Asa Hutchinson called this morning to chortle, challenge and converse on the matter of Mike Ross’s tax plan, and we covered several points that I want to share.
Let’s get this out of the way: Hutchinson said he had met with officials of the Finance and Administration Department on the Beebe administration assertion he had publicly questioned — that ending the private option would leave an $89 million hole in the state budget — and, well, now is willing to accept that number or something in that vicinity as reasonable guesswork for budgeting purposes.
Meantime, he remains in the position of neutrally studying the private option, which is to say he still has no position.
A fully developed view of the issue, he said, needs to look long-term both to the eventual 10 percent cost to the state and the effect on existing Medicaid policy if the private option is scrubbed. He has not personally satisfied himself on those matters, he says.
He did admit that ending the private option — and producing that budget hole the amount of which he is no longer actively questioning — has potential implications for his ability to cut middle-class taxes by $100 million in his first year as governor.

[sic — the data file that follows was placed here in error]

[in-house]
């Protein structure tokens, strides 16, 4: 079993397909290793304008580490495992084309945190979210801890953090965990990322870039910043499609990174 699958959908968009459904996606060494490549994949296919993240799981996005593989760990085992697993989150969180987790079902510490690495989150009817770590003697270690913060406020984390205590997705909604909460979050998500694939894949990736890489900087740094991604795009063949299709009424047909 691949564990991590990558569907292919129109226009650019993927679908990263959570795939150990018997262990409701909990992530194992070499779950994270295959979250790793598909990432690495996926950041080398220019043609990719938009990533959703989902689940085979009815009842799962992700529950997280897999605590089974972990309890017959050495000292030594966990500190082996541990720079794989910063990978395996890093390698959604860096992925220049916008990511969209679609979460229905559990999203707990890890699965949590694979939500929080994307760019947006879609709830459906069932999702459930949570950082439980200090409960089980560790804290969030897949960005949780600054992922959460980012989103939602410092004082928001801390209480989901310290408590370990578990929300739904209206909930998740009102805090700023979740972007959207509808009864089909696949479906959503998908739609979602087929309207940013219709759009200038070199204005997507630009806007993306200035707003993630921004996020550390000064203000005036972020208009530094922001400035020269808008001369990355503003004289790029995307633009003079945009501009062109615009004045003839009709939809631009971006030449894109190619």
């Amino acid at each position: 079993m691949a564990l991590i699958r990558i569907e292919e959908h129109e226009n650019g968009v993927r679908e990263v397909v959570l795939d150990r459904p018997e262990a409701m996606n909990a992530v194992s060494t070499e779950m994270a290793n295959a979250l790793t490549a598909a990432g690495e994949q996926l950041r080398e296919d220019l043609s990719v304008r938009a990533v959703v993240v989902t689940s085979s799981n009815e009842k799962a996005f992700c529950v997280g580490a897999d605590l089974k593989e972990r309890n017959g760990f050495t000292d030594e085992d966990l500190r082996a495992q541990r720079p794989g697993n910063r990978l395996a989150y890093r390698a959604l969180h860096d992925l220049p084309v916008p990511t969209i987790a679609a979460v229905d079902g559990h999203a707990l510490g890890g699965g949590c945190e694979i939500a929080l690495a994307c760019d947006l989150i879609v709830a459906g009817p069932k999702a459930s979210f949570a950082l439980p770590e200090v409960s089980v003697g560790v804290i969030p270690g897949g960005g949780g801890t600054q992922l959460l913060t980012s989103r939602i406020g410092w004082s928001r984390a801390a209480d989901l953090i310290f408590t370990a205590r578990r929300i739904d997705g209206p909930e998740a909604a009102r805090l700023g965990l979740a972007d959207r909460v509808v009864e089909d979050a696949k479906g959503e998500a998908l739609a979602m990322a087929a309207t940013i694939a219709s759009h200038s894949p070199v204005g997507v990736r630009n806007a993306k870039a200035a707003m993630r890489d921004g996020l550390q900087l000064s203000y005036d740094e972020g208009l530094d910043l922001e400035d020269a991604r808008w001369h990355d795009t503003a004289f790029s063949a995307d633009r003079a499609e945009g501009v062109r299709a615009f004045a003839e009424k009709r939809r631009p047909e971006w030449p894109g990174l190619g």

But he said his cut could still be afforded through the existing surplus, which is an entirely different debate for which I can refer you to my column this morning.
Now, about Ross’s plan:
1. Hutchinson chortled that I have had to admit today on Twitter something I should have caught previously, which is that Ross used bogus math in saying his eventual $575 million income tax cut was barely half the size of Mike Beebe’s more than trillion-dollar cut in grocery taxes.
Ross’s cut, if ever made fully, would be in one year, and would recur year-after-year, while Beebe’s grocery tax amount as cited by Ross is a cumulative one that adds one year’s cut on top of another year’s.
2. Hutchinson challenged Ross’s tax plan on so many conflicting or cumulative grounds — that it would take too much money out of the treasury for higher education and other things, and that it was a “hollow promise” that would never be kept and that it provided no tax-relief for the “job-creating” incomes in excess of $75,000 — that I asked him to please pick one.
He obliged, picking the “hollow promise,” meaning that Ross would never actually cut all those taxes to the tune of $575 million a year every year.
“If you really believed he was going to do it, a liberal like you would be screaming to high heaven,” Hutchinson said.
I’m a moderate. I’m a pragmatist who understands tax cuts are coming to the state Treasury.
I’m a pragmatist who squeals more at present about a candidate’s unwillingness to stand up for the private option and its savings while proposing to take a hundred-million dollars all at once out of the treasury.
And I like Ross’s underlying purpose of modernizing our antiquated and regressive income tax brackets.
But, yeah, $575 million in someday-money is a lot of someday-money.
Should be a good governor’s race. I’ll try to keep up with it for you.